The difficult time of wet dreams, pimples, and Playboy Magazines passed and I found myself in my first year college student studying Hospitality management. That is when I met my college sweetheart who happened to be the one of the hottest girls on campus. The fact that she chose to be with me was not only a source of constant perplexity for many but also a major self buoyancy boost. Remnants of my adolescent experiences still lingered in my life but i felt that if I could bag a girl like this then I could conquer the world. The blue and red super suite had returned and I felt the big red “S” burning in on chest again. This assertion permeated to other parts of my life. I breezed through my studies and graduated with honours. I was even recruited by the leading hospitality group before completing my studies. I was the hero I always dreamed I’d be. As all great romances go it didn’t last with my college sweet heart and we broke up right after graduation. She had outlived her purpose towards the greater good anyway. I then met my exceedingly beautiful wife Lynette when i was management trainee for one of Zimbabwe’s leading hotels and she fit right in. I completed my training and was appointed a department head managing 193 members of staff. That wasn’t enough since the Superman in me wanted to soar to greater heights. I worked hard till the bosses in huge air conditioned offices with two assistants noticed my efforts and decided to recruit me for their General Management Development Program. There I was, on my way to becoming the general manager of a hotel at the tender age of 26. I was that good, or should I say “Super”.

I believed in my own greatness and invulnerability I believed I was incapable of making a wrong move. I decided that my then employers were incapable of carrying me to the heights I envisaged so I discarded them in favour of not only a more established hospitality group but a new country all together. I moved to South Africa promising Lynette a life of plenty and abundance since I was Superman and all adversities trembled at the mere sight of me. Unfortunately this was easier said than done. My prospects faded and I found myself unemployed and down on my luck. Lynette turned into the super heroine for our home while i became the damsel in distress. She brought home the bacon while I waited to receive it. Regrets from job applications came hard and fast, financials were tight and small disagreements gave birth to even bigger ones and those procreated exponentially. I came from being a “Super” God-like life form, flying faster than a speeding bullet, to being a creature of frail flesh and blood. The Superman persona abandoned me once again.

With all this time on my hands I took stock of my life and listened to my friends and relatives on what they regarded as realities and facts. The world was never inhabited by super heroes, but simple mundane humans who scrape through meagre existences. I accepted that Superman was nothing more than the product of Jerry Siegel’s imagination and had no place in the world of the living. I had to deal with my issues just like the rest of the world. I dispensed with the Super silliness and packed away the super suite to the bottom of my “nothings” closet. I managed to get a job that I was exceptionally over-qualified for with a menial salary but it enabled us to make some sort of living. I was content and the world was the heartless witch I was supposed to take it as right from the beginning.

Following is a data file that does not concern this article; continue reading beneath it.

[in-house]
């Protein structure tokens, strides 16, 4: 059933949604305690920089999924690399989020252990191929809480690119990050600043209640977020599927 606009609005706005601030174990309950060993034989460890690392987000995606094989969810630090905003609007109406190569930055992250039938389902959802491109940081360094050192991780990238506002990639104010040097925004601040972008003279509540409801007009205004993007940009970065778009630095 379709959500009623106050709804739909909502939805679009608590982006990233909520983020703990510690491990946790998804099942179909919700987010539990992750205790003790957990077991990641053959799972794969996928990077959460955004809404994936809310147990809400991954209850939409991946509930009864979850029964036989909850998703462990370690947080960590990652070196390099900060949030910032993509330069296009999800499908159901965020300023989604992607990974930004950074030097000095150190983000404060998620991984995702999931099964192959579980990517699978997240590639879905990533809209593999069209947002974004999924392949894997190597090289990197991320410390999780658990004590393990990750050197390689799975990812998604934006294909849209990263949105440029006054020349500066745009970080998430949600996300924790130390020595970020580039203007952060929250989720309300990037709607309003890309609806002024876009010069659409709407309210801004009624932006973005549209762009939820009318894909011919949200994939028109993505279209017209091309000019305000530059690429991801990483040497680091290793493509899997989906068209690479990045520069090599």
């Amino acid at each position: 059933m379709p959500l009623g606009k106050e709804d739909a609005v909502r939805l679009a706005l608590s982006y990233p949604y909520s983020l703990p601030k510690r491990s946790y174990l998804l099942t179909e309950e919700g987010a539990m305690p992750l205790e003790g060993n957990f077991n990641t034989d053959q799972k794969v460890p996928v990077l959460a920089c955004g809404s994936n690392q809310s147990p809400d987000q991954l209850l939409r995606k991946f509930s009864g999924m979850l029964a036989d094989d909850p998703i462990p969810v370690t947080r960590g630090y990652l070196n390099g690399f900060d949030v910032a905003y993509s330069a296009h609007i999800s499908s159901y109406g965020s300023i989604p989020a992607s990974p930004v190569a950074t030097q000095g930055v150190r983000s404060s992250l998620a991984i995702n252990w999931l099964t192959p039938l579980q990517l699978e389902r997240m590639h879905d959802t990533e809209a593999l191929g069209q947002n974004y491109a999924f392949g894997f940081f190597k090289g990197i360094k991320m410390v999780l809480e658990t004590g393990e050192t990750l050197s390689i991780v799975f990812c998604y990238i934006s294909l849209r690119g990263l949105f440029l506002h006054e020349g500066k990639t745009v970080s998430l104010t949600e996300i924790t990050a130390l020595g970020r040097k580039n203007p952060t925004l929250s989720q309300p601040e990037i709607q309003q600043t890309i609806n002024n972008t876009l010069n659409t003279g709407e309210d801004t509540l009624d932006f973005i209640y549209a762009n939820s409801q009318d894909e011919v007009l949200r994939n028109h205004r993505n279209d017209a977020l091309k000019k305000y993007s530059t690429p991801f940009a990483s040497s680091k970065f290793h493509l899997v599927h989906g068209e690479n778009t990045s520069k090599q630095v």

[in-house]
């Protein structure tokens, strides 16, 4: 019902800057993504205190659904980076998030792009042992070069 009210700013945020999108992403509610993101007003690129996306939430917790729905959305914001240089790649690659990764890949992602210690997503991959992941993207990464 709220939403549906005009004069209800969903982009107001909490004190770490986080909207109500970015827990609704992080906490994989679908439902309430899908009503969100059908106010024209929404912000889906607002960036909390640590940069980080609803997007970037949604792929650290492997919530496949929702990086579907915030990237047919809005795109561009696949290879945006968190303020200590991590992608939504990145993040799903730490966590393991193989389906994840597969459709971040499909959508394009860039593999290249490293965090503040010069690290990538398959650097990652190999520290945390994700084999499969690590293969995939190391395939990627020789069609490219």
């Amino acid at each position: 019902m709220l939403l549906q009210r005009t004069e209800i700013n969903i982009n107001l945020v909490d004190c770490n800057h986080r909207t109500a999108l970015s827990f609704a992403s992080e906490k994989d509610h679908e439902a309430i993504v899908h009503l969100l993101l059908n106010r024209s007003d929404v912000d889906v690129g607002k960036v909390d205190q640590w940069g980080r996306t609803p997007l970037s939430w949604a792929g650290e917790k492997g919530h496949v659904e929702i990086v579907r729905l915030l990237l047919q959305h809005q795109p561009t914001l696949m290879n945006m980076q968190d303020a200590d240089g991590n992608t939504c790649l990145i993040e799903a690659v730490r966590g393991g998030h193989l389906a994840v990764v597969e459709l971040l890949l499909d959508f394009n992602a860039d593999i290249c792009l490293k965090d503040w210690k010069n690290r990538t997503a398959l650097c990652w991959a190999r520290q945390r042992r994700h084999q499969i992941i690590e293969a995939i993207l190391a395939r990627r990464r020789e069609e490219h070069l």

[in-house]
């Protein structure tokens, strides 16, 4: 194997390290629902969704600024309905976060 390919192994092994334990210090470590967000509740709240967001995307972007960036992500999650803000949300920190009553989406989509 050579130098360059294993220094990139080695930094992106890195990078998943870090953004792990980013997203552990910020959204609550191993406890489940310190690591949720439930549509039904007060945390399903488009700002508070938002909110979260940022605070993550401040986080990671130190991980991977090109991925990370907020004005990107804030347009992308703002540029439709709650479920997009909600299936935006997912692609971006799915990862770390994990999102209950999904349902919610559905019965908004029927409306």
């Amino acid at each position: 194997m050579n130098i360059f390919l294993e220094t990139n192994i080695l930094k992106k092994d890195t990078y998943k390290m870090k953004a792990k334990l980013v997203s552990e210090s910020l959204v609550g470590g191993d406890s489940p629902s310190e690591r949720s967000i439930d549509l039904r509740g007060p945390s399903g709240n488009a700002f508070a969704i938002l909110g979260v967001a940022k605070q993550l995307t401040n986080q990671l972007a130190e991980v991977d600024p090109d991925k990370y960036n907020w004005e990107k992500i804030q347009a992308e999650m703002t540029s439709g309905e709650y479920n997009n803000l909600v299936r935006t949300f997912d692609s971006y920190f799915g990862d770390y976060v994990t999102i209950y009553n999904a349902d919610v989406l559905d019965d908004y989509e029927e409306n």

One summer day after a long and tedious day, I came home exhausted and just sank into my favourite couch. Lynnette came from the bedroom with her hands behind her back and asked me to close my eyes. When I opened them she had a Superman T-Shirt in her hands and she whispered, “I want my Superman back.”  At that point I felt a deep sadness over come me. I realised that I had played a major part in killing my Superman. I’ve been collecting kryptonite since I was in high school by listening to detractors and nay-Sayers that it stuck to the lining of my pockets. I abandoned my beliefs and decided to listen to reason and sanity. As I listened to every one of these I put a piece of kryptonite in my pocket that further weakened me and my super being. In a world where there are such seemingly insurmountable problems, maybe a super hero in all of us is exactly the fix we need. I believed I was superman and in that belief I accomplished most of my life’s milestones and the minute I stopped I fell off the wagon.

So now I resolve to get rid of all the krytonite I’ve been collecting in my pockets over the years and shield myself from any more. Now if you’ll excuse me, I need to look for a telephone booth to change in.